gunshots and saw people running. Dyess testified that he saw
a young black man running from the scene wearing a black
shirt and black shorts. He also saw a white car driving
slowly toward the man running from the scene. Dyess left
Vowell's and drove in the same direction as the white
car. He saw the car stopped on Shumate Road and saw one of
the car's doors closing, although he was not able to see
anyone getting in or out of the car. Dyess called 911 and
provided the car's license plate number. He then returned
to the Vowell's parking lot to tell the police what he
Investigator Kevin Boyd determined that the license plate
number provided by Dyess matched a white Grand Marquis
registered to Delphine Pritchard. Boyd and two other
detectives went to Delphine's home, and she told them
that her son DeCarlos Clark had been driving the car that
day. Boyd obtained information that DeCarlos could be found
across the street at Lyndell Pritchard's house, and police
obtained a search warrant for Lyndell's house. Police had
no evidence that Lyndell was involved in the
homicide/robbery. When police went to Lyndell's house,
they found Byrd and Clark, and both were taken in for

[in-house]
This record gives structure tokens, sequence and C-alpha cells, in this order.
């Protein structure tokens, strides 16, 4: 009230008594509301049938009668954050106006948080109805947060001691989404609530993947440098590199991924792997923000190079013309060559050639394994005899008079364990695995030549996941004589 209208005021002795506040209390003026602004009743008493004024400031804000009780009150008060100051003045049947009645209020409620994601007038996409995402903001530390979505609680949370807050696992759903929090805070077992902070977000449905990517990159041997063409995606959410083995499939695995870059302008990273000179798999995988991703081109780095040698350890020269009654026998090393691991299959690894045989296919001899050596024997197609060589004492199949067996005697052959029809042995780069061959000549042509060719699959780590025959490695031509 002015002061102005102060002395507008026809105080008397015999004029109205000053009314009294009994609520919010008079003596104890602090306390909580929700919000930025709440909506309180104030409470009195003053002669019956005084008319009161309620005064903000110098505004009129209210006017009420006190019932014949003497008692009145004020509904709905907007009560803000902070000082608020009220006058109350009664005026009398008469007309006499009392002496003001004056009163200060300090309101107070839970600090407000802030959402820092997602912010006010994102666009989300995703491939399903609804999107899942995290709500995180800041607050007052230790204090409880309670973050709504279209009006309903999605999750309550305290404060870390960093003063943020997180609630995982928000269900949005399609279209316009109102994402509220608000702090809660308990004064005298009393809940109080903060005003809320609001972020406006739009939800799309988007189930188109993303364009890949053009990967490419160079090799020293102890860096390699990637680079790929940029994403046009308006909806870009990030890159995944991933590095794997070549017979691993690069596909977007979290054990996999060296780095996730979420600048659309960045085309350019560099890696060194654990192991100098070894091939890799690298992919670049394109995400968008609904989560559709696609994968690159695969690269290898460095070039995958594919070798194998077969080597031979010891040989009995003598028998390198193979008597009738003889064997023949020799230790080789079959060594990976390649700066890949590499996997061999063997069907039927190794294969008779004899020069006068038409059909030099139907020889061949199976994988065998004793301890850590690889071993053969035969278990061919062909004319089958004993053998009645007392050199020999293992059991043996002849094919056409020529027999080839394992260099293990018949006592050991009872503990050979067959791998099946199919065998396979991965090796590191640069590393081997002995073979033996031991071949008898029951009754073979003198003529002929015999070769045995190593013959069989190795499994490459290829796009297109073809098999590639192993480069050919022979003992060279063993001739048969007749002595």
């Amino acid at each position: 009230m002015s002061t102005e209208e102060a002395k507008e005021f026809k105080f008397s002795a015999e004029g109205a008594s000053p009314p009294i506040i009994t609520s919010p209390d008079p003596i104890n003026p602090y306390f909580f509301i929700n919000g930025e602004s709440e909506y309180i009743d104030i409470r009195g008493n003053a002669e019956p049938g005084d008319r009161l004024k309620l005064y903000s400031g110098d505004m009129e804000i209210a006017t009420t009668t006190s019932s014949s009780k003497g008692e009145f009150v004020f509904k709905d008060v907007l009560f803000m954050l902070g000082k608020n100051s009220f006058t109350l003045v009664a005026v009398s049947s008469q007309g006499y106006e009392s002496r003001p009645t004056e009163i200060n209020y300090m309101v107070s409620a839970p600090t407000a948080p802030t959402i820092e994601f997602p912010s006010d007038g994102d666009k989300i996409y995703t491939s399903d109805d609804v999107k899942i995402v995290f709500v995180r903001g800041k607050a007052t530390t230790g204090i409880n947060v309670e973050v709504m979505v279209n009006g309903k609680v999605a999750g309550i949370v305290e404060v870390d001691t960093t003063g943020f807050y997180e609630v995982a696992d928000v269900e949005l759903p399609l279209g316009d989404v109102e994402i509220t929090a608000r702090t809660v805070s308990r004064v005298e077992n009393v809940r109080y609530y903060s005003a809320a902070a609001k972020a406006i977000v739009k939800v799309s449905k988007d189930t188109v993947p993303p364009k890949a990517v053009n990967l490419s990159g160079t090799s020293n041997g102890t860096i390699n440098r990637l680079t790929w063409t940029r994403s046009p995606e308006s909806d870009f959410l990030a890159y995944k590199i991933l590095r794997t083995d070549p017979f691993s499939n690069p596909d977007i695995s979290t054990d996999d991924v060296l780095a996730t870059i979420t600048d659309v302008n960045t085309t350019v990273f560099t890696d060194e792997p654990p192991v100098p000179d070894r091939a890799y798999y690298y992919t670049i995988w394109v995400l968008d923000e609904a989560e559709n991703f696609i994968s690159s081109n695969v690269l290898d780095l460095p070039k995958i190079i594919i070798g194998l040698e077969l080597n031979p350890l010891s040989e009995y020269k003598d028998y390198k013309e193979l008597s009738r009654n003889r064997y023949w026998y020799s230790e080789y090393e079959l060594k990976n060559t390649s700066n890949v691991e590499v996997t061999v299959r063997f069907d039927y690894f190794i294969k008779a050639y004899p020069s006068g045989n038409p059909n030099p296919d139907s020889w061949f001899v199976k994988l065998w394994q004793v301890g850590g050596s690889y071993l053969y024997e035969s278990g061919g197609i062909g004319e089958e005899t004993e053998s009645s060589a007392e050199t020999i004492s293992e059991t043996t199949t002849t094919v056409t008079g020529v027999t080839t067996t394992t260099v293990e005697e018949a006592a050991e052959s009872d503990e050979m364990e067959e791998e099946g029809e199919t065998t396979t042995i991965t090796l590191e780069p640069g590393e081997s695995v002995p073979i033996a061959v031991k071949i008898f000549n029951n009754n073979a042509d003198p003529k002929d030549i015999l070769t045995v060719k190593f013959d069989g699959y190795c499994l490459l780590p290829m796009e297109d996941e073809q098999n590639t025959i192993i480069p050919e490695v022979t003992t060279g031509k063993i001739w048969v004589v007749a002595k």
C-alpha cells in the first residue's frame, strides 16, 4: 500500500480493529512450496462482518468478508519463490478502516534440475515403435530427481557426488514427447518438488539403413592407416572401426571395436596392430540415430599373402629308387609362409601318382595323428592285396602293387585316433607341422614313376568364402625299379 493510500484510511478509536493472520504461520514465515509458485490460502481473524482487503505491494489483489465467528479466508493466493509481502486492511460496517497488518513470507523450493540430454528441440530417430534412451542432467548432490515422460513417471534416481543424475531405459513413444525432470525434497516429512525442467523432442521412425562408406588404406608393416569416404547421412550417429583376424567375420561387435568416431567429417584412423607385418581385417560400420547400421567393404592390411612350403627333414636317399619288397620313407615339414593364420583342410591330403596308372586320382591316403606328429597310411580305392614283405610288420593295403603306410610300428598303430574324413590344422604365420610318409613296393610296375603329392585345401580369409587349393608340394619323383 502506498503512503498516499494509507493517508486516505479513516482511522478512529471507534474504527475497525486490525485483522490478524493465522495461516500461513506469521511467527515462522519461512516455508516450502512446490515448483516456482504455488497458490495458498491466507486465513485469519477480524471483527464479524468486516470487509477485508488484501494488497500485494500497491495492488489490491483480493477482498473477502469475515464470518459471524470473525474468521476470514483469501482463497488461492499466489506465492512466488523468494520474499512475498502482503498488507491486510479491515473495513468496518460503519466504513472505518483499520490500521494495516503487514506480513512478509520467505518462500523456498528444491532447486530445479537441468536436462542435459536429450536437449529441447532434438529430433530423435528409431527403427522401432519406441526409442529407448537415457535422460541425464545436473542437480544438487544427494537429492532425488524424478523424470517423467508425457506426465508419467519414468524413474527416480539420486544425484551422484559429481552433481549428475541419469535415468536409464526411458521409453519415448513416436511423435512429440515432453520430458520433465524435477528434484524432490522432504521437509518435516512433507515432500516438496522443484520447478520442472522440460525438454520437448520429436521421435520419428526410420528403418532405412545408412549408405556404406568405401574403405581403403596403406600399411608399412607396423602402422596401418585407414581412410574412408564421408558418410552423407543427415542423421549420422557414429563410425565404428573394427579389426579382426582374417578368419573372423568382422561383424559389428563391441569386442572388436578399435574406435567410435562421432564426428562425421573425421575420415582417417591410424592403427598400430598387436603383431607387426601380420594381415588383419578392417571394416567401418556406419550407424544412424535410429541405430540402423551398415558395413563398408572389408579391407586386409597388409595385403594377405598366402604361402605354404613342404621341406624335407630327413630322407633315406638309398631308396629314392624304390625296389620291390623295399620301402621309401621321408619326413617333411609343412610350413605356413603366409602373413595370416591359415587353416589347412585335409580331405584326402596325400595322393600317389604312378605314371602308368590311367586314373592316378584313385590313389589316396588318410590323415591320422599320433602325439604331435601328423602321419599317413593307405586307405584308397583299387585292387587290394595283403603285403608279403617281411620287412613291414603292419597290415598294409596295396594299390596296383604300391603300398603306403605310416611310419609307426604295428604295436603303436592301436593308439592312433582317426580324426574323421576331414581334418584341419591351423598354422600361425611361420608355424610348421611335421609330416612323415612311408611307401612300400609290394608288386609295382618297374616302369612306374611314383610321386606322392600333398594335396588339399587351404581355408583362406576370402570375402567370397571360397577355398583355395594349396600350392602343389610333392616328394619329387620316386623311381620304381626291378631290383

While the police were interviewing Byrd and Clark, one
officer noticed that Byrd was wearing an ankle monitor, which
indicated that he might be on probation of some sort. They
later determined that Byrd had been placed on probation by
the Lauderdale County Youth Court. Al Moore, who supervises
youth court probationers for Lauderdale County, testified at
trial, and reports showing the location of Byrd's ankle
monitor between 11 a.m. and 12:59 p.m. and between 1:30 p.m.
and 5:08 p.m. on May 11, 2014, were admitted into evidence.
Moore explained that the monitor transmitted a location
signal every five minutes and was generally accurate within
100 feet. The records indicated that Byrd was in the area of
Vowell's from 12:33 to 12:38 p.m. The records indicated